WARNING — POTENTIAL SPOLIERS ALERT !!
Woa! Hold on to your hats…this is a wild ride!
Author M.G. Buehrlen drops the reader in on the life of 17 year old female, Alex Wayfare … a nerd who is incredibly adept at technology, but lives with a ‘spastic’ problem … she is often having deja vu flashback moments. What Alex and the reader discover together is that she isn’t just remembering a past life, she is actually living it, through what I think is one of the most innovative, creative methods of time-travel I’ve ever come across. (Even having given a spoiler’s alert, I don’t want to give away too much.)
The character of Alex Wayfare is bold, fragile, confused, self-assured, passionate, shy, defensive, aggressive, out-going … basically, she’s a fairly typical teenage girl. Buehrlen does an excellent job of letting the reader experience Alex’s maturing and self-discovery through the progress of the book.
And where Alex is a brilliant, well-defined heroic character, the secondary characters are equally well-established. And we have, esentially, three different sets of characters that Alex has to position herself to interact with. There is her ‘base life’ friends and family. From her parents, grandparents, and sister, to the school-mates and and new friends (with a potential budding romance thrown in for good luck), this is the reality that teen readers will identify with the most. And how refreshing to have a YA book in which the family isn’t the evil, repressive force!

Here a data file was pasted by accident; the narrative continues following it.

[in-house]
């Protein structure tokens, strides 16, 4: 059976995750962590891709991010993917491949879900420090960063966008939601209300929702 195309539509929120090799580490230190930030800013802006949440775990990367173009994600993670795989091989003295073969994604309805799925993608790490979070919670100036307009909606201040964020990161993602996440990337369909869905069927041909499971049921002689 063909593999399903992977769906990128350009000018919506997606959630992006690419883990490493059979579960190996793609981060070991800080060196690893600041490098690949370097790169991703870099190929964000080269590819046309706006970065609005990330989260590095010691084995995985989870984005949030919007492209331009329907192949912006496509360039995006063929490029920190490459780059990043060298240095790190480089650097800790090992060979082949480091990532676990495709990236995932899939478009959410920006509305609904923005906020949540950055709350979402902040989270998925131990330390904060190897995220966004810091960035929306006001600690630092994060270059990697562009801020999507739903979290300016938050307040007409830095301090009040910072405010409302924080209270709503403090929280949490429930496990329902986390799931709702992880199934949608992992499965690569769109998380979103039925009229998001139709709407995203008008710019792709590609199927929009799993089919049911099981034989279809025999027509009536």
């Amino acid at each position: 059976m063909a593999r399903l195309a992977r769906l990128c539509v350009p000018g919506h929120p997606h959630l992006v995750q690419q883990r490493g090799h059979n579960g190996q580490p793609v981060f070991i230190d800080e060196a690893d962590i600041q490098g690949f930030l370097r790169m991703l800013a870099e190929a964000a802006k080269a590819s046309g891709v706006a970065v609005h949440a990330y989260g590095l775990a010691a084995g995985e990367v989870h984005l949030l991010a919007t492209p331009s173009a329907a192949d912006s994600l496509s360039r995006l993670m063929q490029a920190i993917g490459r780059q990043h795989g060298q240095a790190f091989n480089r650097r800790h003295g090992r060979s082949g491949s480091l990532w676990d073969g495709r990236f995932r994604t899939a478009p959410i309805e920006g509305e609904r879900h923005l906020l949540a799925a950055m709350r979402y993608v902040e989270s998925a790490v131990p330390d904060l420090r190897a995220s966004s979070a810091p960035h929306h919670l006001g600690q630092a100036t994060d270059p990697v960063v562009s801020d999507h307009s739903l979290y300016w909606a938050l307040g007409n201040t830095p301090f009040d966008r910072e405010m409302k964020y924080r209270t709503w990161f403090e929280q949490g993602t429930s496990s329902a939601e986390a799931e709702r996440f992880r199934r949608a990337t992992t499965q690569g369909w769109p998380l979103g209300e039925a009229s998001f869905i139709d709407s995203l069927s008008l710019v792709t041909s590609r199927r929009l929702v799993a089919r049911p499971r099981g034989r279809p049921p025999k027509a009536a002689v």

Then there are the past-life characters, some recurring, that she has to find a way to interact with, which comes with some time-period considerations (a girl in 1880’s will act/react differently than a girl in the 1920’s, which will be different that a girl in the 2000’s).
And then there is another set of characters that somewhat time-less — characters with which she relates to both in base life, past life, and in her ‘between’ life. All of these are unique and well defined (even if somewhat predictable at times).
In addition to a brilliant main character, we also have a plot, that, once established, is full of intricacies — but fully managable and understandable. I often try to get ahead of a story, anticipating what will happen next, and this book had just enough surprises that I wasn’t always accurate in my predictions. A few times the result was obvious — almost telegraphed to the reader, but not in any situation which negatively impacted the story.
If there was one problem with the book, it is that it took too long to establish the plot. We spend a little too much time in one particular past, building a relationship which is important, but not in the way that is being established. And the reason for the historical trip is not part of the actual plot, but an establishing of some parameters. But because this took us almost 40% of the way through the novel, we’re still not quite sure where it’s all intended to go.
But once the plot, the purpose, is set down before us, we’re on a non-stop thrill-a-minute ride with some quick detours in our thinking necesary. I did not want this book to end, and will anxiously await the next book in the sequel!
Looking for a good book? This YA sci-fi adventure is a good book!
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The Fifty-Seven Lives of Alex Wayfare
author: M.G. Buehrlen
series: Alex Wayfare #1
publisher: Strange Chemistry
paperback, 416 pages